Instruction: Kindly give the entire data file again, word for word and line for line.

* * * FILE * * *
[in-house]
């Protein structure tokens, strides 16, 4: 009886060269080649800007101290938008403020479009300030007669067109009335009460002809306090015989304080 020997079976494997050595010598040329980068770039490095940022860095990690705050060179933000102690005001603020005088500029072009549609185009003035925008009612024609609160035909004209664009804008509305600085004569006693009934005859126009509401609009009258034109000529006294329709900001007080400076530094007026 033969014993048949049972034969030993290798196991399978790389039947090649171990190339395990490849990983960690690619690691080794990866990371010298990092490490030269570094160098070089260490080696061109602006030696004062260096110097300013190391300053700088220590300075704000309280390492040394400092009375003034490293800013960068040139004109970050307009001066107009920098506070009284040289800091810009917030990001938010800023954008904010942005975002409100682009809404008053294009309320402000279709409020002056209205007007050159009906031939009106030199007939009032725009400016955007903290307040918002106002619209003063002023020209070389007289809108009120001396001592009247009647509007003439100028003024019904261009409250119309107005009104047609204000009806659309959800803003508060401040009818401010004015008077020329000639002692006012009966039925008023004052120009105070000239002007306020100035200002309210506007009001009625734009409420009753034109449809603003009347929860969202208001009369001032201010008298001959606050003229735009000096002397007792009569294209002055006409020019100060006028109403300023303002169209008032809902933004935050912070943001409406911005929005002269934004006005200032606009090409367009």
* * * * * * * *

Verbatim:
[in-house]
């Protein structure tokens, strides 16, 4: 009886060269080649800007101290938008403020479009300030007669067109009335009460002809306090015989304080 020997079976494997050595010598040329980068770039490095940022860095990690705050060179933000102690005001603020005088500029072009549609185009003035925008009612024609609160035909004209664009804008509305600085004569006693009934005859126009509401609009009258034109000529006294329709900001007080400076530094007026 033969014993048949049972034969030993290798196991399978790389039947090649171990190339395990490849990983960690690619690691080794990866990371010298990092490490030269570094160098070089260490080696061109602006030696004062260096110097300013190391300053700088220590300075704000309280390492040394400092009375003034490293800013960068040139004109970050307009001066107009920098506070009284040289800091810009917030990001938010800023954008904010942005975002409100682009809404008053294009309320402000279709409020002056209205007007050159009906031939009106030199007939009032725009400016955007903290307040918002106002619209003063002023020209070389007289809108009120001396001592009247009647509007003439100028003024019904261009409250119309107005009104047609204000009806659309959800803003508060401040009818401010004015008077020329000639002692006012009966039925008023004052120009105070000239002007306020100035200002309210506007009001009625734009409420009753034109449809603003009347929860969202208001009369001032201010008298001959606050003229735009000096002397007792009569294209002055006409020019100060006028109403300023303002169209008032809902933004935050912070943001409406911005929005002269934004006005200032606009090409367009």